Going the Distance
A trip through northern BC inspires a new appreciation for remote workers
By John Kamphof, National Board President
Earlier this summer, my wife Corrie and I took a trip to northern BC in our Roadtrek van. I wanted to show her the places I used to visit while working as a CLAC representative.
We started the trip by taking the ferry from Port Hardy near the northern tip of Vancouver Island to Prince Rupert—a spectacular 16-hour trip. From there we headed to Terrace and Kitwanga, and from there north to Meziadin Junction and then west to Stewart, BC, and Hyder, Alaska.
We used to represent the employees of a number of construction firms developing about five major gold mine operations in that area. It’s one of the most scenic drives in the world. Between Meziadin and Stewart—about 60 kilometres—there are over twenty glaciers and one major glacier, Bear Glacier, near the highway. Each time I made this trip in the past I was left in awe of the beauty of this province. We were left in awe again this time.
From Stewart, we headed south and east toward Smithers and Prince George. We experienced more spectacular scenery, although the weather was much more cool and damp. Driving through BC made us realize just how vast our province is, and how long it takes to get from one major location to another.
I also realized that in many ways, my job as a CLAC representative could get a bit crazy. My wife stated on a number of occasions that there were often some real risks in visiting some of these job sites. Some were extremely remote locations in the northernmost parts of BC—and this was in the day before mobile phones! How would I have contacted home or gotten help if I’d been in an accident? There were also many occasions when I would spend about 12 hours of travel one way to visit a work crew for a one-hour meeting, then meet with management, then spend another 12 hours going home. CLAC representatives still do this sort of thing today—only now they have mobile phones and other devices to stay in contact with their families. It’s just what we did, and still do, to maintain contact with our members and ensure their concerns are addressed.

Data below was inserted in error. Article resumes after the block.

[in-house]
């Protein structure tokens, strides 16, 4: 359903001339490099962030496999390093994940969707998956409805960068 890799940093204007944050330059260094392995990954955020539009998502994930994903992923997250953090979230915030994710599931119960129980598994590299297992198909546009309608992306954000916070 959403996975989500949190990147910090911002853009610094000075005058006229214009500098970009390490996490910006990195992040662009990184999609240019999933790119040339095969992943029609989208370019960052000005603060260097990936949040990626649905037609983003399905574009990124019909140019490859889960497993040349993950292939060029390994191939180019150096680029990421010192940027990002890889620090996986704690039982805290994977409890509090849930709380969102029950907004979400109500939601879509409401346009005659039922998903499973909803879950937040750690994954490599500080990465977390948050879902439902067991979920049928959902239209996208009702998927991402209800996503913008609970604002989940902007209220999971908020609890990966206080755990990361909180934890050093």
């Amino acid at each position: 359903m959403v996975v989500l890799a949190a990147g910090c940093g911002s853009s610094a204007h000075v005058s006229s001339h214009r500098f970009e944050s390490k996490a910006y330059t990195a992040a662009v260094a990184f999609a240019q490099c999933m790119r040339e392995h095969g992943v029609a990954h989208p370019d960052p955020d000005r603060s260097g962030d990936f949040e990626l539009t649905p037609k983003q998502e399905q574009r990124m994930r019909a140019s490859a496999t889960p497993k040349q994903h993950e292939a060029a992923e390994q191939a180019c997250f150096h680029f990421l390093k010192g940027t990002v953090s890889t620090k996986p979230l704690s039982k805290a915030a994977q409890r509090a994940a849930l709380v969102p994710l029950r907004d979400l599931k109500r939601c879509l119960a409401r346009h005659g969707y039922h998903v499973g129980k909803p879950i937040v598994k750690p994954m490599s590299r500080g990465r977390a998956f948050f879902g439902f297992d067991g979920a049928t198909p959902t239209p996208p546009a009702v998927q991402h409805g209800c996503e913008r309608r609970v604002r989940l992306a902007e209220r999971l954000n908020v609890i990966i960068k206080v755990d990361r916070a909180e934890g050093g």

But the big thing that hit me as we made this trip through the province is not that CLAC representatives make some crazy trips to meet our members. It’s that our members who work in remote locations are making some huge sacrifices. When I was a rep, I was only away from home for the better part of a week every month. These members are away from their families for months at a time. How can a person maintain a meaningful relationship with their spouse and kids if they’re only home one week per month—or less? What does this do to a family? What are the added social costs to a construction project that requires workers to be absent from their families and communities? What do companies and unions need to do to mitigate the social damage done by the demands on their workers?
There are no simple answers to these questions, but it was something that was a part of the discussion when I was a representative, and I know it is still a matter of discussion and negotiation today for CLAC. Let us hope that as we reflect on this and talk about these matters at our membership meetings, we can come up with some meaningful ways to reduce the social cost to our families and communities as they do the hard work that keeps our country prosperous.